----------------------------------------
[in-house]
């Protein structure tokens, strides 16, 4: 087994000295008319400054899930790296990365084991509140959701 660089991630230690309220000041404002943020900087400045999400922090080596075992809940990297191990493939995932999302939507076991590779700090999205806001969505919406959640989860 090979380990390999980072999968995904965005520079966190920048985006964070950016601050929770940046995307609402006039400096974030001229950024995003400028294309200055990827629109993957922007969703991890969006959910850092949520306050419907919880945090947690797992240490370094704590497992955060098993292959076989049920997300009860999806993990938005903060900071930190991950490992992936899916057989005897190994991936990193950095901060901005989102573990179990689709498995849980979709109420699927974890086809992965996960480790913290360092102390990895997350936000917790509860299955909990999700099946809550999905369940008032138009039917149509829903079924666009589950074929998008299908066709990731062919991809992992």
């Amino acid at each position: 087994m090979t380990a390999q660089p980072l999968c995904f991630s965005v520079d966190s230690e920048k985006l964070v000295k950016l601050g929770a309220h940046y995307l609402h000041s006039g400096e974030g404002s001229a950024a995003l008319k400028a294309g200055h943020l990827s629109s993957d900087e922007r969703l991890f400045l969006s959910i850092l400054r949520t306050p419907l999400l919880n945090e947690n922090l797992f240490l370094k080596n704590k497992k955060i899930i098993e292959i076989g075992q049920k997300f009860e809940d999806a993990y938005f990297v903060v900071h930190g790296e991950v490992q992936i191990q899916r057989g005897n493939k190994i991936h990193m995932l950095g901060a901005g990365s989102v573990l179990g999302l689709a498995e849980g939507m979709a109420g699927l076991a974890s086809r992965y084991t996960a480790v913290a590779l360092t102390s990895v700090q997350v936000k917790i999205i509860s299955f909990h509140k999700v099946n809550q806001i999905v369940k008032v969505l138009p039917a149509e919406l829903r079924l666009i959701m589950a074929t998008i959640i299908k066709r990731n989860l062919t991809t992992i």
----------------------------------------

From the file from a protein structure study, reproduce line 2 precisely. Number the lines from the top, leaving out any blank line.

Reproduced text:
């Protein structure tokens, strides 16, 4: 087994000295008319400054899930790296990365084991509140959701 660089991630230690309220000041404002943020900087400045999400922090080596075992809940990297191990493939995932999302939507076991590779700090999205806001969505919406959640989860 090979380990390999980072999968995904965005520079966190920048985006964070950016601050929770940046995307609402006039400096974030001229950024995003400028294309200055990827629109993957922007969703991890969006959910850092949520306050419907919880945090947690797992240490370094704590497992955060098993292959076989049920997300009860999806993990938005903060900071930190991950490992992936899916057989005897190994991936990193950095901060901005989102573990179990689709498995849980979709109420699927974890086809992965996960480790913290360092102390990895997350936000917790509860299955909990999700099946809550999905369940008032138009039917149509829903079924666009589950074929998008299908066709990731062919991809992992």